IFP slams plan to rename Senzangakhona

CONTROVERSIAL: KwaZulu-Natal Premier Sbusiso Ndebele salutes the guard of honour after his state of the province address yesterday. With him are: his wife Zama Ndebele, and leader of the government business and MEC for finance and economic development Dr. Zweli Mkhize. Pic. siyabonga Mosunkutu. © Sowetan.
CONTROVERSIAL: KwaZulu-Natal Premier Sbusiso Ndebele salutes the guard of honour after his state of the province address yesterday. With him are: his wife Zama Ndebele, and leader of the government business and MEC for finance and economic development Dr. Zweli Mkhize. Pic. siyabonga Mosunkutu. © Sowetan.

Canaan Mdletshe

Canaan Mdletshe

KwaZulu-Natal premier Sbu Ndebele opened a can of worms yesterday when he announced plans to name King Senzangakhona stadium after ANC stalwart Moses Mabhida.

The stadium is being rebuilt at a cost of R2,2 billion for 2010 Soccer World Cup games in Durban.

Speaking during his state of the province address in Pietermaritzburg, Ndebele said the provincial government would embark on "transparent processes" aimed at renaming the stadium. He said all proposals from organisations and individuals would be considered.

However this has angered the Inkatha Freedom Party (IFP), which accused the ANC of using its majority "to politicise things that were completely outside of political boundaries".

The stadium was originally King's Park. It was demolished to make way for a 2010-compliant field. It was then named King Senzangakhona.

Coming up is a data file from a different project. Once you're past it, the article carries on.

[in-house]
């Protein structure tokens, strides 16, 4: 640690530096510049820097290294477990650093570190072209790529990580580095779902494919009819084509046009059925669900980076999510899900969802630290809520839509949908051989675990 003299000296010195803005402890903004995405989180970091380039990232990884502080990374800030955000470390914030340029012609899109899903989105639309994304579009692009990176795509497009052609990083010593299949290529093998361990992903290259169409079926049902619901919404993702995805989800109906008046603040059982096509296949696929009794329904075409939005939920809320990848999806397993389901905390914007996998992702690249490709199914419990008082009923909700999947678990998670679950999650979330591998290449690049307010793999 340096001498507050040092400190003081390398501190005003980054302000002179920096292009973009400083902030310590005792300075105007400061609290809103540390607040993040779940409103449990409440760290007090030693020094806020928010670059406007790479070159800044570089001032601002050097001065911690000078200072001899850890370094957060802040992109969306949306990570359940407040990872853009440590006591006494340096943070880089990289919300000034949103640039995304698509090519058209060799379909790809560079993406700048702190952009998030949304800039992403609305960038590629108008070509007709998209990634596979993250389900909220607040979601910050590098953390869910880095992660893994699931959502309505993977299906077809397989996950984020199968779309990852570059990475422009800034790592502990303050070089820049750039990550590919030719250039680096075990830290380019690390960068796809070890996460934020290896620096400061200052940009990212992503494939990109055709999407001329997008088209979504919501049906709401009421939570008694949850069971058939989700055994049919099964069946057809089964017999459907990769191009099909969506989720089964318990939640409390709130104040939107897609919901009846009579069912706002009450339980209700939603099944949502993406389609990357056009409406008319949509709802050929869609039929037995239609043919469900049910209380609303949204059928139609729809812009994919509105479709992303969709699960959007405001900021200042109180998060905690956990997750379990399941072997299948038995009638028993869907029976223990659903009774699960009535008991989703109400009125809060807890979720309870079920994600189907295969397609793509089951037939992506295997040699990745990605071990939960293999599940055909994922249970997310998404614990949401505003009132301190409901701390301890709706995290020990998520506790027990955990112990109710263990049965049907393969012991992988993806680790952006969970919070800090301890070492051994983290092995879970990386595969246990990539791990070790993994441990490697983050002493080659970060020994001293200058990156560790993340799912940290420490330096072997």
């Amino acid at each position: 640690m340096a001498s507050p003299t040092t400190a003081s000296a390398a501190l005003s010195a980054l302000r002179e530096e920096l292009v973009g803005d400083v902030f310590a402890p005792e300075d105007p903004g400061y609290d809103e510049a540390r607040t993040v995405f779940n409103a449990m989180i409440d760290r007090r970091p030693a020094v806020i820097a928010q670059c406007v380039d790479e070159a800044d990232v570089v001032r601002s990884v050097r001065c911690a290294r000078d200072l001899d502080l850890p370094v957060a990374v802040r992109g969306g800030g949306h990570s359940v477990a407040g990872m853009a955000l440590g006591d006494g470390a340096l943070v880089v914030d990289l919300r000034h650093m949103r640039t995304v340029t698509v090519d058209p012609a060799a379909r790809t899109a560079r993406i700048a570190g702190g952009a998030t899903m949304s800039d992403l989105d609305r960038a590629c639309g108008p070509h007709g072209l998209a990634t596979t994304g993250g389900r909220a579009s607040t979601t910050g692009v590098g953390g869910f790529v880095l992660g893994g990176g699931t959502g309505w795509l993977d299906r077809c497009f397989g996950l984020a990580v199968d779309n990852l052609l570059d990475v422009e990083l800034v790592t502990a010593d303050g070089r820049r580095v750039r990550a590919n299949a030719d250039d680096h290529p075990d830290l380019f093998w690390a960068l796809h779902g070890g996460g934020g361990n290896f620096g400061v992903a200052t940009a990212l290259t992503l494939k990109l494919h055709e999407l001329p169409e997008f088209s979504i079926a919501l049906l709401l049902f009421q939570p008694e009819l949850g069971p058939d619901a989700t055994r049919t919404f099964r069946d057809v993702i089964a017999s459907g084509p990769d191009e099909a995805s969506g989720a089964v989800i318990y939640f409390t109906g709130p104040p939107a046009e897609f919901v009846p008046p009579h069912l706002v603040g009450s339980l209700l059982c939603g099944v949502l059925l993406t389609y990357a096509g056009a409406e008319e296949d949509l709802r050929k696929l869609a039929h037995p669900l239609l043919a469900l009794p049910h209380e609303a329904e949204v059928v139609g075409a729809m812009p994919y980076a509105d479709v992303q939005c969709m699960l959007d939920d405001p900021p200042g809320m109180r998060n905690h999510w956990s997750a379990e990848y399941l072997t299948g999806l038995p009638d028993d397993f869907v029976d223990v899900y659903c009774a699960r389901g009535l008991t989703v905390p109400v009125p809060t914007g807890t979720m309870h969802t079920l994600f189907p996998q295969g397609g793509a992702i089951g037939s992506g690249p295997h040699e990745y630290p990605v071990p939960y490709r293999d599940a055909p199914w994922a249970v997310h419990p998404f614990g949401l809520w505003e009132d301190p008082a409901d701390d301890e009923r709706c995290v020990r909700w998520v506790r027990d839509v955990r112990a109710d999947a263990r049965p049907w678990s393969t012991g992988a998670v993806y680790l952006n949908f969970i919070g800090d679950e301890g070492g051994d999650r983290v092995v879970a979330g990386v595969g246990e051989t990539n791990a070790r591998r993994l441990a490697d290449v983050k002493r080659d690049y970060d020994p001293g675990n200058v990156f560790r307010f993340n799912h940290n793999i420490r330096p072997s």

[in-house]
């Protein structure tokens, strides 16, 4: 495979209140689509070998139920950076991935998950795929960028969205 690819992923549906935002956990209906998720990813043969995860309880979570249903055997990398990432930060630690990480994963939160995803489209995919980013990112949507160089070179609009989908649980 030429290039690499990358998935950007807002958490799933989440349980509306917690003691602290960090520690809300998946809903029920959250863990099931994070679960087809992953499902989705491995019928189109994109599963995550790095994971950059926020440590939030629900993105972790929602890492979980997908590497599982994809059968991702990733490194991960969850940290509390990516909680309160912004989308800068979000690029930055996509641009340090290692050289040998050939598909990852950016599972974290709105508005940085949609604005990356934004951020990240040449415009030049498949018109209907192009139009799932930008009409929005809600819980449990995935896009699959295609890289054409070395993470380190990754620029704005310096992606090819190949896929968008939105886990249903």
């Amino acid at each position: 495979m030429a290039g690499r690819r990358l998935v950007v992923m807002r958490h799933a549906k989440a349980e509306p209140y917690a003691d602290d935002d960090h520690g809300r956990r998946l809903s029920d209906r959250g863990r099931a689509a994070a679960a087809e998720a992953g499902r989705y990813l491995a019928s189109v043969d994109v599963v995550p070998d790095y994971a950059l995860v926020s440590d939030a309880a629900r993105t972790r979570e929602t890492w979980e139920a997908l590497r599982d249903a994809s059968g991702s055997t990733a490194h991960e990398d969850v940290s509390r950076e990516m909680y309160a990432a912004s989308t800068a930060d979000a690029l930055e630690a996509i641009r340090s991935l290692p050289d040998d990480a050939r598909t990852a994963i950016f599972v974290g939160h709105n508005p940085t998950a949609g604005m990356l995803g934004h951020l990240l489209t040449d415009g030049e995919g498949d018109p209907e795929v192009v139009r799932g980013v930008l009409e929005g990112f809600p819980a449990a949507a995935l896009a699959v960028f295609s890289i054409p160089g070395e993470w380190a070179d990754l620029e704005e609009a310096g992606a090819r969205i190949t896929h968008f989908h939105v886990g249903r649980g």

Ndebele's announcement comes weeks after the eThekwini municipality proposed that the stadium be named after Moses Mabhida, the late ANC and SACP leader whose remains were recently reburied in the country.

This proposal did not go down well with the IFP.

Mntomuhle Khawula, IFP provincial chairman, said: "This is derogatory to the current king and the Zulu nation. No one pressured the ANC to name the stadium after the king and we won't accept the change."

Turning to crime, Ndebele said the best way to deal with the escalating crime was to deal with it in the same way the province dealt with drunken driving.

He said before the start of the anti-drunk driving campaign called Shanela, even respectable members of society felt no shame admitting they had driven hundreds of kilometres in a drunken state.

He said crime would keep on escalating as long as communities supported criminals and created a market for them.

"Highly respected members of our community openly declare that they buy goods from the boys," he said

"It is only when we make criminals feel like fish out of water that we will turn the corner on crime," he said.

But he congratulated the police in the province for a job well done last year when they conducted several major crackdowns on hijack and cash-in-transit syndicates.

"These criminals were arrested here in this province, and after these arrests there has been a dramatic drop in cash heists and hijackings," he said.

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